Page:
Any hardy soul who runs regularly through winter will at some point get a cold, and have to decide whether to run with a cold, or rest. It might seem obvious to just cancel any plans to exercise when you’re ill, but when you’ve been closely following a running training plan it can be frustrating to skip a session, especially when preparing for a marathon.
It’s also not clear cut that you should rest when you have a cold, because if your symptoms are mild it might be beneficial to get out for an easy run, as pharmacist Nick Thayer from Well Pharmacy told us in 2018 when we asked him about running with a cold.
“There is evidence that shows moderate exercise stresses the body and can help stimulate your immune system, in turn creating anti-inflammatory responses,” says Thayer. “This means that moderate exercise can actually help you get better more quickly, so if you feel well enough to get out there and run, go for it.”
As you might expect, Thayer heavily caveated this advice, and it’s important to only exercise if your symptoms are mild and “above-the-neck”. This means things like a runny nose, sore throat and a blocked nose.
If you feel symptoms below your neck, and you have a hacking cough, chest congestion or an upset stomach, then you should not run with a cold. It’s better to rest up. That’s also true if you have a fever, though most people will not feel like running if that is the case, and people with asthma have to be particularly careful, especially when it’s cold outside.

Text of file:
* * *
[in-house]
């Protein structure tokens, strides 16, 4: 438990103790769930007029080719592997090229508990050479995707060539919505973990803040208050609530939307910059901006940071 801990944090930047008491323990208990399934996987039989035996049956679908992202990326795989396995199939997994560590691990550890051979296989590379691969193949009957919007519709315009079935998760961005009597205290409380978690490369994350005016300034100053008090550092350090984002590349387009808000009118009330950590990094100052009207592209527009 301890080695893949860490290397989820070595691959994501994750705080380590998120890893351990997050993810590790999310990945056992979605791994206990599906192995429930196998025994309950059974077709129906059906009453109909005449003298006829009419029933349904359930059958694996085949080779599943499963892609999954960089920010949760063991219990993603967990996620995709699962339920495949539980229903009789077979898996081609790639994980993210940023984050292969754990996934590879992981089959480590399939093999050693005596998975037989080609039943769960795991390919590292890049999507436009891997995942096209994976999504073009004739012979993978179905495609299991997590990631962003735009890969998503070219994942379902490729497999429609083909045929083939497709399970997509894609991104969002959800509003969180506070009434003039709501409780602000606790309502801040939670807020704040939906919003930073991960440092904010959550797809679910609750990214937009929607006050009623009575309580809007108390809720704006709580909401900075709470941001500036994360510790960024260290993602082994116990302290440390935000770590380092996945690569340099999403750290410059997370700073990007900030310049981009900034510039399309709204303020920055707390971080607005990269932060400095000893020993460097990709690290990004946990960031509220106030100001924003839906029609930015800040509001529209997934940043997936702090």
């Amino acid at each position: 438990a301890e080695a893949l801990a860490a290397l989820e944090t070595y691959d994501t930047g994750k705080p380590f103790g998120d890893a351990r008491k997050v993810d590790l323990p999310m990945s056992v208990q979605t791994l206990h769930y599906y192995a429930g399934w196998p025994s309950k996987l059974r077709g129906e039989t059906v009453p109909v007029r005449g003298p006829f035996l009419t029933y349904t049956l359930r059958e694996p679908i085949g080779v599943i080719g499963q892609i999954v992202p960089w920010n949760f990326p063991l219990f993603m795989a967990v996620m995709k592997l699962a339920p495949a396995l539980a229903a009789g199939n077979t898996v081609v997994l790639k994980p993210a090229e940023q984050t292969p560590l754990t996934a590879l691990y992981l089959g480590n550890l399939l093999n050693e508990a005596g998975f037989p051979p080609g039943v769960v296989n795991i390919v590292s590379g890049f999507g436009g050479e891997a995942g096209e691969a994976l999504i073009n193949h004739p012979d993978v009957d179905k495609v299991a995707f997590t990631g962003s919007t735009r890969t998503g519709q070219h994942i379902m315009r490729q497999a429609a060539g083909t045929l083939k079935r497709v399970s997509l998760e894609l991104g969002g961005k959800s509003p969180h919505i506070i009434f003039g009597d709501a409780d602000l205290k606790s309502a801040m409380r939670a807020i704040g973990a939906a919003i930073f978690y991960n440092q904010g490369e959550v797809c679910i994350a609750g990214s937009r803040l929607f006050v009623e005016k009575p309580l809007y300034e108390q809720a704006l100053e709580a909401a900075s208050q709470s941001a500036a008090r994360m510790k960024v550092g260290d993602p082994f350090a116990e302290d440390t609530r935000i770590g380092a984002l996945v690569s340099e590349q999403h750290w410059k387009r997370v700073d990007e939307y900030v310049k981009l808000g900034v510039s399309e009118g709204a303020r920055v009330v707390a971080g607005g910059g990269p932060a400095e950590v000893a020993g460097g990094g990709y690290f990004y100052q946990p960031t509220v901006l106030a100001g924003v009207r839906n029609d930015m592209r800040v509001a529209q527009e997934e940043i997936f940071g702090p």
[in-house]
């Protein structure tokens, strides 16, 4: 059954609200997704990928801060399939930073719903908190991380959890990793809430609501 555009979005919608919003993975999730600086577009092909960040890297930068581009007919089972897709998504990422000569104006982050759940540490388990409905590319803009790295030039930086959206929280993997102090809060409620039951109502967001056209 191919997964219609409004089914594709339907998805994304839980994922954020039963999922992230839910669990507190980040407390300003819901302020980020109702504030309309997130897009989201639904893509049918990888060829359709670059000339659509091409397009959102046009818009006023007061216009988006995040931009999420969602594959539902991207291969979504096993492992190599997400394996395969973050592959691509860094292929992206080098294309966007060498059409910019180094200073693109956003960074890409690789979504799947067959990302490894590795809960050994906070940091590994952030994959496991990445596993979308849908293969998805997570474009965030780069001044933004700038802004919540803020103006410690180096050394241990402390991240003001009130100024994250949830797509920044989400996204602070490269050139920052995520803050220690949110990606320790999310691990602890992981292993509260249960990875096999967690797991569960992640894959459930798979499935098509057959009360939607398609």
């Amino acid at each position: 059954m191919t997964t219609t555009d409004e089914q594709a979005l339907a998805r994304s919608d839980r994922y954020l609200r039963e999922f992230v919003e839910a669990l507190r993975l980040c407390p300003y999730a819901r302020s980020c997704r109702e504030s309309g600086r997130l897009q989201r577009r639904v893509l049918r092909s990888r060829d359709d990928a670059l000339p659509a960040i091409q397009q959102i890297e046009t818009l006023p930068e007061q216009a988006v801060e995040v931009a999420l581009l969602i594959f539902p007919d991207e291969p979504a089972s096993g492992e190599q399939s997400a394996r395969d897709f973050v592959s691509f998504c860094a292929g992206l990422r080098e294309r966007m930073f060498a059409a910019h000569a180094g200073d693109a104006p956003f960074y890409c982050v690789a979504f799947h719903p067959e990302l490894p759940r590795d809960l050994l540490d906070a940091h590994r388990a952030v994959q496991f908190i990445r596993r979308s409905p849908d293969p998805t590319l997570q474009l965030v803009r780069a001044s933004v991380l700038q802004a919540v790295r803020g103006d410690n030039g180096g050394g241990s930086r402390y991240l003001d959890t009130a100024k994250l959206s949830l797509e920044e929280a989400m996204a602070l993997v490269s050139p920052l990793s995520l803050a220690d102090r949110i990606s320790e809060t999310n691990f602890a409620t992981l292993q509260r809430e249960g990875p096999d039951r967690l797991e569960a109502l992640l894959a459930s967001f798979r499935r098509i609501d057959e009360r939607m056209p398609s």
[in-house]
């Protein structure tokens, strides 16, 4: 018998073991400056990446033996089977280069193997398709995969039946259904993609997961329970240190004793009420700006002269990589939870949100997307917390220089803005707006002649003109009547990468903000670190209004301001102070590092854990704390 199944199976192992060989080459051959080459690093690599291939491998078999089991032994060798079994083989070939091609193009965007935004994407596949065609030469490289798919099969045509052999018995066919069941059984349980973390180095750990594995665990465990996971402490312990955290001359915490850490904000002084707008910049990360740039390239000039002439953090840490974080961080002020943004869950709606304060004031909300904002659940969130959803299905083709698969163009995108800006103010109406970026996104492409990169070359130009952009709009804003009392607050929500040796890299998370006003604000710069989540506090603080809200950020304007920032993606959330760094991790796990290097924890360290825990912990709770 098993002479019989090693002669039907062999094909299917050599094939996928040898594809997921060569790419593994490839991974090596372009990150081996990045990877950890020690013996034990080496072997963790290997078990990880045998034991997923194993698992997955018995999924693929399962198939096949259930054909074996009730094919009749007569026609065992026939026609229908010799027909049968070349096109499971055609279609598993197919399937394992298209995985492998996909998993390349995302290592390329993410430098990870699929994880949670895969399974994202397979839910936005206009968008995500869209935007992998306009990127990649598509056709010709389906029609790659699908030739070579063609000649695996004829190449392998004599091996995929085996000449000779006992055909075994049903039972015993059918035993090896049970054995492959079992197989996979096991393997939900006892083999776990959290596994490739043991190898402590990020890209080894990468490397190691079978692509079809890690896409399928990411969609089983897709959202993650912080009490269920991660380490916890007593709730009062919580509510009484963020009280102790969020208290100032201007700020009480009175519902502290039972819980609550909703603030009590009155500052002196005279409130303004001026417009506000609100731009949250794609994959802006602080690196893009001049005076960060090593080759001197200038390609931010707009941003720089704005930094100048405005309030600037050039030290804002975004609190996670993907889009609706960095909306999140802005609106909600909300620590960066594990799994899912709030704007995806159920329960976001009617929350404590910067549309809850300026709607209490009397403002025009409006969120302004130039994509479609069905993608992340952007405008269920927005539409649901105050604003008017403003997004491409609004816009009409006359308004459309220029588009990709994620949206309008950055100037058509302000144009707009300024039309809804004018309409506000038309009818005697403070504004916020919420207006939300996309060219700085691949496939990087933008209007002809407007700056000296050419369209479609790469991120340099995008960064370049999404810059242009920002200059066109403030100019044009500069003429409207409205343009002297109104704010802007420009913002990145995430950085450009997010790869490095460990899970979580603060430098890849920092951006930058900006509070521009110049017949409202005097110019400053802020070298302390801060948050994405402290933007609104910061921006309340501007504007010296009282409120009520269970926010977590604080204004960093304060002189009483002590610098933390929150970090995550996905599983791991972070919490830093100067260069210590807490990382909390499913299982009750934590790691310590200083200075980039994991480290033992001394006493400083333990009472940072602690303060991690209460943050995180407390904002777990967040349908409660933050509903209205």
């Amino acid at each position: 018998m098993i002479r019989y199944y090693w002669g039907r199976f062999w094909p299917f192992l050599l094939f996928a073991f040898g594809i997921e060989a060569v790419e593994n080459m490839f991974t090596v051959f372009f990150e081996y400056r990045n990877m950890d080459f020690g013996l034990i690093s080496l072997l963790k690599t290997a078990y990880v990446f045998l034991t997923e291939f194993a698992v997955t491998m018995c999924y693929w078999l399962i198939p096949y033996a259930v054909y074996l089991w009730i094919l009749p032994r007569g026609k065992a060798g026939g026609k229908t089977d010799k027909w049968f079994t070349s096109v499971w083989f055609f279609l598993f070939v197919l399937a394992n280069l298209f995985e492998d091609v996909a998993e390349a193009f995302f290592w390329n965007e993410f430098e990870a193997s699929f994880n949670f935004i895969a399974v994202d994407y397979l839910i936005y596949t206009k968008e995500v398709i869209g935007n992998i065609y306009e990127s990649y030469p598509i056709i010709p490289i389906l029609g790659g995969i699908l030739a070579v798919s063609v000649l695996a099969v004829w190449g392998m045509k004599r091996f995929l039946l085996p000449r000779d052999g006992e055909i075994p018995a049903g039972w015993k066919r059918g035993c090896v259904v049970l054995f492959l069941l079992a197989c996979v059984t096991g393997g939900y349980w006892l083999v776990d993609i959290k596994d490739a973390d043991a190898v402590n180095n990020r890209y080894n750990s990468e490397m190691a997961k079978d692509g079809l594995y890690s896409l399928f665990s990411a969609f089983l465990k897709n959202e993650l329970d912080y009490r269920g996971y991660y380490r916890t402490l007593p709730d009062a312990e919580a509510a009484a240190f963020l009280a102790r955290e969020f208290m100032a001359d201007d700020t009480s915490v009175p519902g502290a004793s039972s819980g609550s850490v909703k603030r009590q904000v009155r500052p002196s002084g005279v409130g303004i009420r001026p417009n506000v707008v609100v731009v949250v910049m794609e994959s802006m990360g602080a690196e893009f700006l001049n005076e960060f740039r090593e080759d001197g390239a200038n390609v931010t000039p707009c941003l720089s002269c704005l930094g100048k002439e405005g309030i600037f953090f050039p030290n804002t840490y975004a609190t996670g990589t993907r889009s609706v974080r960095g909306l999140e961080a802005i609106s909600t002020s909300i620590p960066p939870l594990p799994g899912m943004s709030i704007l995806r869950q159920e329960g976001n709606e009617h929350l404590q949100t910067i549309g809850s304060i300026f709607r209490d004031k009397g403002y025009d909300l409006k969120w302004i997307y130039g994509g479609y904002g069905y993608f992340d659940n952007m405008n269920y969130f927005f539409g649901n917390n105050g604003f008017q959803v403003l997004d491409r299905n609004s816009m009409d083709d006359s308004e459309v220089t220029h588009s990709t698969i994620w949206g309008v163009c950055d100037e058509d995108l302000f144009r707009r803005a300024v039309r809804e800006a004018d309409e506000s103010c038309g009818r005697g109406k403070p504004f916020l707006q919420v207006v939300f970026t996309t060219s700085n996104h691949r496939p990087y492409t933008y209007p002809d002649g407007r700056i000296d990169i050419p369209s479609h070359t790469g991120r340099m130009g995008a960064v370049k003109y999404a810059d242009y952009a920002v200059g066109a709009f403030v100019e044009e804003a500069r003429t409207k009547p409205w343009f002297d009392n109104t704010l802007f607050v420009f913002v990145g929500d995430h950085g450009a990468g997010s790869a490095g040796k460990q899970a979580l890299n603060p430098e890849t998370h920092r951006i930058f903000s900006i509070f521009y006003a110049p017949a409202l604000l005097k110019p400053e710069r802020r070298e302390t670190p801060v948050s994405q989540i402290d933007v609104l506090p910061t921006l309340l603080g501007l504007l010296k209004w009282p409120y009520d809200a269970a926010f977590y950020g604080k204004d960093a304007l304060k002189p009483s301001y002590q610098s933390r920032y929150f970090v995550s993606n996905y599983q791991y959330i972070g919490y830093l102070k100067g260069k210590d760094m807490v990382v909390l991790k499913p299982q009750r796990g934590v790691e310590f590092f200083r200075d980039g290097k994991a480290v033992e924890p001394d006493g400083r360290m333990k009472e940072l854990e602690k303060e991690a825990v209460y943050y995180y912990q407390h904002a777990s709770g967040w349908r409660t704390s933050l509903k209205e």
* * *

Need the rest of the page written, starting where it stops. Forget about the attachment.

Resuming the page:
I have run with a mild cold many times myself and stick to 30 minutes max, at a very easy pace, and it usually helps me to feel a little better. Regular moderate exercise in general will also make you healthier and more resistant to common colds, though this only goes so far in protecting you if you have kids in nursery and school, I find.
Get the Coach Newsletter
Sign up for workout ideas, training advice, reviews of the latest gear and more.
Nick Harris-Fry is a journalist who has been covering health and fitness since 2015. Nick is an avid runner, covering 70-110km a week, which gives him ample opportunity to test a wide range of running shoes and running gear. He is also the chief tester for fitness trackers and running watches, treadmills and exercise bikes, and workout headphones.